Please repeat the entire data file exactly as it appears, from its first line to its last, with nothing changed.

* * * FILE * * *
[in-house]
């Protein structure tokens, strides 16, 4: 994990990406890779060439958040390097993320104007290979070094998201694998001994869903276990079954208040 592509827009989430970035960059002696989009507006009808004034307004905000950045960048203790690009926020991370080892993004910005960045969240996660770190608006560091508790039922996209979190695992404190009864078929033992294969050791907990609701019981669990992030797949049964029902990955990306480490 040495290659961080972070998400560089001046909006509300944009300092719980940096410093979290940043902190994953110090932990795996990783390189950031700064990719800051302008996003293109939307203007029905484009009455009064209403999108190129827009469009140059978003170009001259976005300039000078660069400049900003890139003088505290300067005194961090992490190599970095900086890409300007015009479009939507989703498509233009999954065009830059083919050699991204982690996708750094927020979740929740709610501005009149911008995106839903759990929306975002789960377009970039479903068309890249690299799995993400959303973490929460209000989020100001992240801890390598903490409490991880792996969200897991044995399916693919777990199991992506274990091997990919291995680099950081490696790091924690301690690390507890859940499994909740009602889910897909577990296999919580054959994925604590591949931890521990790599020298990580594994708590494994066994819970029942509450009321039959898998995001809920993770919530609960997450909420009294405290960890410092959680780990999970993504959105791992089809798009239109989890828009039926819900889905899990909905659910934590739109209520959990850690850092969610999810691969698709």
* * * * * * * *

[in-house]
């Protein structure tokens, strides 16, 4: 994990990406890779060439958040390097993320104007290979070094998201694998001994869903276990079954208040 592509827009989430970035960059002696989009507006009808004034307004905000950045960048203790690009926020991370080892993004910005960045969240996660770190608006560091508790039922996209979190695992404190009864078929033992294969050791907990609701019981669990992030797949049964029902990955990306480490 040495290659961080972070998400560089001046909006509300944009300092719980940096410093979290940043902190994953110090932990795996990783390189950031700064990719800051302008996003293109939307203007029905484009009455009064209403999108190129827009469009140059978003170009001259976005300039000078660069400049900003890139003088505290300067005194961090992490190599970095900086890409300007015009479009939507989703498509233009999954065009830059083919050699991204982690996708750094927020979740929740709610501005009149911008995106839903759990929306975002789960377009970039479903068309890249690299799995993400959303973490929460209000989020100001992240801890390598903490409490991880792996969200897991044995399916693919777990199991992506274990091997990919291995680099950081490696790091924690301690690390507890859940499994909740009602889910897909577990296999919580054959994925604590591949931890521990790599020298990580594994708590494994066994819970029942509450009321039959898998995001809920993770919530609960997450909420009294405290960890410092959680780990999970993504959105791992089809798009239109989890828009039926819900889905899990909905659910934590739109209520959990850690850092969610999810691969698709």